----------

Notes:

[1]       United States Court of Appeals for the Second Circuit; Summary Order; Alba T. Pfeffer Plaintiff-Appellant v. Wells Fargo Advisors, LLC, et al. Defendants-Appellees; 17-1819-cv; February 15, 2018; 3.  Available at: http://caselaw.findlaw.com/us-2nd-circuit/1889422.html; Accessed March 20, 2018.

[2]       Plaintiff Pfeffer was pro se for all three proceedings.

[3]       The FINRA panel denied Respondent Mirkine’s request for expungement of his CRD records and applied all forum fees to Respondent WFC.  This could indicate the Panel’s displeasure with some aspect of Respondent’s actions, however, without a reasoned award this is speculation.  See FINRA Award at: https://www.finra.org/sites/default/files/aao_documents/15-00294.pdf; Accessed March 20, 2018.

[4]       See FINRA Rule 2165 FAQs; Available at: http://www.finra.org/industry/frequently-asked-questions-regarding-finra-rules-relating-financial-exploitation-seniors; Accessed March 20, 2018.

[5]        See Supra Note 1 at 4-5.

For information about securities expert Jack Duval, click here.

SIGN UP FOR OUR BLOG

Read More

Topics: fraud, Senior Investors, supervision, Protecting Senior Investors, Elder Abuse, dementia, Alzheimer's, financial exploitation, 2nd Circuit

Protecting Senior Investors - Nationwide Elder Fraud Sweep

Posted by Jack Duval

Feb 27, 2018 7:49:13 AM

Accelerant - Senior Investors DOJ Image-1.jpeg 

This blog post continues a series I began in 2012 highlighting regulatory efforts to protect senior investors.  (My previous blog posts on protecting senior investors can be found here.)

On February 22, 2018, the Justice Department announced a nationwide sweep that resulted in over 200 criminal charges for financial crimes targeting the elderly.

Attorney General Jeff Sessions was quoted, saying:

The Justice Department and its partners are taking unprecedented, coordinated action to protect elderly Americans from financial threats, both foreign and domestic... Today's actions send a clear message:  we will hold perpetrators of elder fraud schemes accountable wherever they are.  When criminals steal the hard-earned life savings of older Americans, we will respond with all the tools at the Department's disposal - criminal prosecutions to punish offenders, civil injunctions to shut the schemes down, and asset forfeiture to take back ill-gotten gains.

Today is only the beginning.  I have directed Department prosecutors to coordinate with both domestic law enforcement partners and foreign counterparts to stop these criminals from exploiting our seniors.

The Perpetrators

As I have written about before, many of the perpetrators were known to the victims.  The DOJ press release gave this description:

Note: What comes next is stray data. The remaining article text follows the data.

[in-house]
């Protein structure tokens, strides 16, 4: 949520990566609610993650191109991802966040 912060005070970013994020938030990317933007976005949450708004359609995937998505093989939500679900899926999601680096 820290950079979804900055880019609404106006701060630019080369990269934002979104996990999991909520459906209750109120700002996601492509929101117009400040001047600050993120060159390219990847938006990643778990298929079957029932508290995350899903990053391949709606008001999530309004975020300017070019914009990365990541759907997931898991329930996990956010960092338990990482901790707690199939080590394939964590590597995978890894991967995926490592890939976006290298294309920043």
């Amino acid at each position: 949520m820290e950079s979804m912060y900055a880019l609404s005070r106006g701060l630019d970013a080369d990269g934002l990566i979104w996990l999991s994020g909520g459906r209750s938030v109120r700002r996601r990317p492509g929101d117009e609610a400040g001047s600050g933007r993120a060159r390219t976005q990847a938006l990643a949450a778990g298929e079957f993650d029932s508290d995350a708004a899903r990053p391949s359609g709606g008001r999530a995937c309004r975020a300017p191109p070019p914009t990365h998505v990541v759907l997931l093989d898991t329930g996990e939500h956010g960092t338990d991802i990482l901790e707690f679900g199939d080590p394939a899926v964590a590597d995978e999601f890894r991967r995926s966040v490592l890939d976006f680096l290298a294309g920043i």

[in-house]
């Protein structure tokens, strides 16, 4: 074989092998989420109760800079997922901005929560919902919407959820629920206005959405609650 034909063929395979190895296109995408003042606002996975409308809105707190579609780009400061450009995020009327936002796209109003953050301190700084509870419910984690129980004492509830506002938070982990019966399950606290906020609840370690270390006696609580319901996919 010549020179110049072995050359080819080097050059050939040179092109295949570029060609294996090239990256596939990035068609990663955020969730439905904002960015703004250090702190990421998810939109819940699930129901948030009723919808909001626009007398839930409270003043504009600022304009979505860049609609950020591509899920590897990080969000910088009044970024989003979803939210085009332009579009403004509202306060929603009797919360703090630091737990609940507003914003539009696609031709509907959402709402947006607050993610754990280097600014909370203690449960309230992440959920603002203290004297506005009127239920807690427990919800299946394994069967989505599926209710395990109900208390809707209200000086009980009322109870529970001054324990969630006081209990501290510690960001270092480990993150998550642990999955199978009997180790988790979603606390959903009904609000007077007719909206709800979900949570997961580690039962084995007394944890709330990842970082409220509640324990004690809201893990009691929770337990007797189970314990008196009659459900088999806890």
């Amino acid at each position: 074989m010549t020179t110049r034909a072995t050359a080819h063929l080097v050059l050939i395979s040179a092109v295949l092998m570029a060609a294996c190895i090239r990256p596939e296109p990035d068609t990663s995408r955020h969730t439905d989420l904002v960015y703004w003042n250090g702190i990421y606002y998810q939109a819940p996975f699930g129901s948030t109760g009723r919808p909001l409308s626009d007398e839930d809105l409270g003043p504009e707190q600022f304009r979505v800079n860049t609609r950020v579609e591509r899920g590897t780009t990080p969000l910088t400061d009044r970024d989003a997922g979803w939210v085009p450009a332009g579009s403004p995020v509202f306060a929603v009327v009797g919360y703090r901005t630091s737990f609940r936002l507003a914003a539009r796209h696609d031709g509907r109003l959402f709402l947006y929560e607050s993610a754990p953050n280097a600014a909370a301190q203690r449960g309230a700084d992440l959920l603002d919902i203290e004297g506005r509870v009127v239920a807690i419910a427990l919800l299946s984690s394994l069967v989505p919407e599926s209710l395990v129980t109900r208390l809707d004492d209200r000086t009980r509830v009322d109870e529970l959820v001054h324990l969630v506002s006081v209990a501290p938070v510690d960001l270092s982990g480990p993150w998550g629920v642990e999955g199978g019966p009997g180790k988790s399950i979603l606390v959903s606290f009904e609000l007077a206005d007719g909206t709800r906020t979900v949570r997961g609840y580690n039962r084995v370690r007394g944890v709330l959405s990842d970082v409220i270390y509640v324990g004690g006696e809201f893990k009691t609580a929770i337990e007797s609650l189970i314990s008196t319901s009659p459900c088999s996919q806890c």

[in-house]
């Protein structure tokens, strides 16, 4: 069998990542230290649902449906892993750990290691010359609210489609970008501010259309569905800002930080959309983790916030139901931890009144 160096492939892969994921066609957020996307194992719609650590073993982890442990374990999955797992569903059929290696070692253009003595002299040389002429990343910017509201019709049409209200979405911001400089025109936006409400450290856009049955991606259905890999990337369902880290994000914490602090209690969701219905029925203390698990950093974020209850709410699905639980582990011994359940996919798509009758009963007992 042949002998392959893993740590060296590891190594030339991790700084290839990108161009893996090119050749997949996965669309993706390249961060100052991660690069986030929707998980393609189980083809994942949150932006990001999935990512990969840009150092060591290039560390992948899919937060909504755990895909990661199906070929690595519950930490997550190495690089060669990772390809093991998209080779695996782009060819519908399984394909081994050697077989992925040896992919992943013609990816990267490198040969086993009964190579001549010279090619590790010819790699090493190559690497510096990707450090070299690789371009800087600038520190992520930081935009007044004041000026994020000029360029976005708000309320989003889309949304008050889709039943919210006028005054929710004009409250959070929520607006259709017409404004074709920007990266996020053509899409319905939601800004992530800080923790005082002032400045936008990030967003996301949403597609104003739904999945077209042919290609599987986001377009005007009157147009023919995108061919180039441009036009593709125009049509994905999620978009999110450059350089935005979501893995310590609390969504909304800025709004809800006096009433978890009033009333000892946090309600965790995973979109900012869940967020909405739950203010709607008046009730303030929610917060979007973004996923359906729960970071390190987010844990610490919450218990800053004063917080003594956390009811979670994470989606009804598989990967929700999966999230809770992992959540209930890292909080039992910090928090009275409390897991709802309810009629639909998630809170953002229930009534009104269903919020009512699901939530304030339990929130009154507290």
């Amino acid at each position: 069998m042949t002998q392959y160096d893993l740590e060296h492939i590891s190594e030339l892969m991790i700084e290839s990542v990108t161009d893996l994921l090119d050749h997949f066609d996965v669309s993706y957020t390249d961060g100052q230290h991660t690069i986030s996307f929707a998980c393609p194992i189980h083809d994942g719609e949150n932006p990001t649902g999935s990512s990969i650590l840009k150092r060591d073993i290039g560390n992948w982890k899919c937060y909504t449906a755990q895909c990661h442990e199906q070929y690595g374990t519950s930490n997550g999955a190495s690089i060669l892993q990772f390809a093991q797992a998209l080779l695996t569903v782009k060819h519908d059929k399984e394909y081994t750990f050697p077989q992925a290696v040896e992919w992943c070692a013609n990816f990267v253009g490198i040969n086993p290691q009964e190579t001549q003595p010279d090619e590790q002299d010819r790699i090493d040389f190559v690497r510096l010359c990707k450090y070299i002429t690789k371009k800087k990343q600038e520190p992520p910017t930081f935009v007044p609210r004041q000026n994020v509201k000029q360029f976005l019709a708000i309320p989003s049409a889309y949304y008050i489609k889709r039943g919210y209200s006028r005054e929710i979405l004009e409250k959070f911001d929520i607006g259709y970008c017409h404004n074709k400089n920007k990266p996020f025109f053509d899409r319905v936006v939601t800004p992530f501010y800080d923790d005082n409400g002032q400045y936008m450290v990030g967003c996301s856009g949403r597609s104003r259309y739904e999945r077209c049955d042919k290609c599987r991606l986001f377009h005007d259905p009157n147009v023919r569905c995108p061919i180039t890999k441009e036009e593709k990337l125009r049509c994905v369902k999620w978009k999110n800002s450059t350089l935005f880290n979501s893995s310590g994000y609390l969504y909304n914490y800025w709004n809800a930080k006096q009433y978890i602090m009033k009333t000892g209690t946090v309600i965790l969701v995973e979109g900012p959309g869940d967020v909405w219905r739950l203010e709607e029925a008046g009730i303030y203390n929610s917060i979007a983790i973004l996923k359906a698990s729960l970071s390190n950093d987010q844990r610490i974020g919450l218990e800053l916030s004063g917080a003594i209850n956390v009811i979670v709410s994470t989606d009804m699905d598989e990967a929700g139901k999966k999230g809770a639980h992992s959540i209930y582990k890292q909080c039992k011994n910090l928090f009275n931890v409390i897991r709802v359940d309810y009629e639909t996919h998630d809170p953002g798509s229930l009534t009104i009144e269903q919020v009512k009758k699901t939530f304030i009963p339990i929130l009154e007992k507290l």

The actions charged a variety of fraud schemes, ranging from mass mailing, telemarketing and investment frauds to individual incidences of identity theft and theft by guardians.  A number of cases involved transnational criminal organizations that defrauded hundreds of thousands of elderly victims, while others involved a single relative or fiduciary who took advantage of an individual victim.  (Emphasis added)

While few crimes could be more heinous than those targeting senior investors, those perpetrated by guardians, relatives, or fiduciaries would qualify.

Supervisory Implications

The financial abuse of senior investors is not an isolated problem.  The DOJ press release stated that the schemes undertaken by the alleged criminals caused more than $500 million in losses to over a million victims.  

These sweep results should be a call to action to broker-dealers, RIA firms, and banks across the country to raise their supervisory oversight of senior investors accounts.

In the past, there has rightfully been significant focus on cases that involve senior investors with Alzheimer's or dementia.  However, unsophisticated and wholly trusting senior investors, who do not have the wherewithal to question recommendations, can also be subject to abuse by unscrupulous advisors.

Compliance and supervisory personnel at all financial firms need to be aware of the potential for abuse and should have special policies and procedures in place to monitor the activity in the accounts of senior investors.  At a minimum, these policies and procedures should detect financial fraud such as: unnecessary trading, unsuitable investments, and suspicious withdrawals.

For information about securities expert Jack Duval, click here.

SIGN UP FOR OUR BLOG

Read More

Topics: fraud, Senior Investors, supervision, Protecting Senior Investors, Elder Abuse, dementia, Alzheimer's, financial exploitation, Justice Department

Protecting Senior Investors - FINRA FAQs

Posted by Jack Duval

Jan 17, 2018 7:48:00 AM

 

accelerant - senior investor fraud.jpg

 

This blog post continues a series that I began in 2012 highlighting regulatory efforts to protect senior investors.  (My previous blog posts on protecting senior investors can be found here.)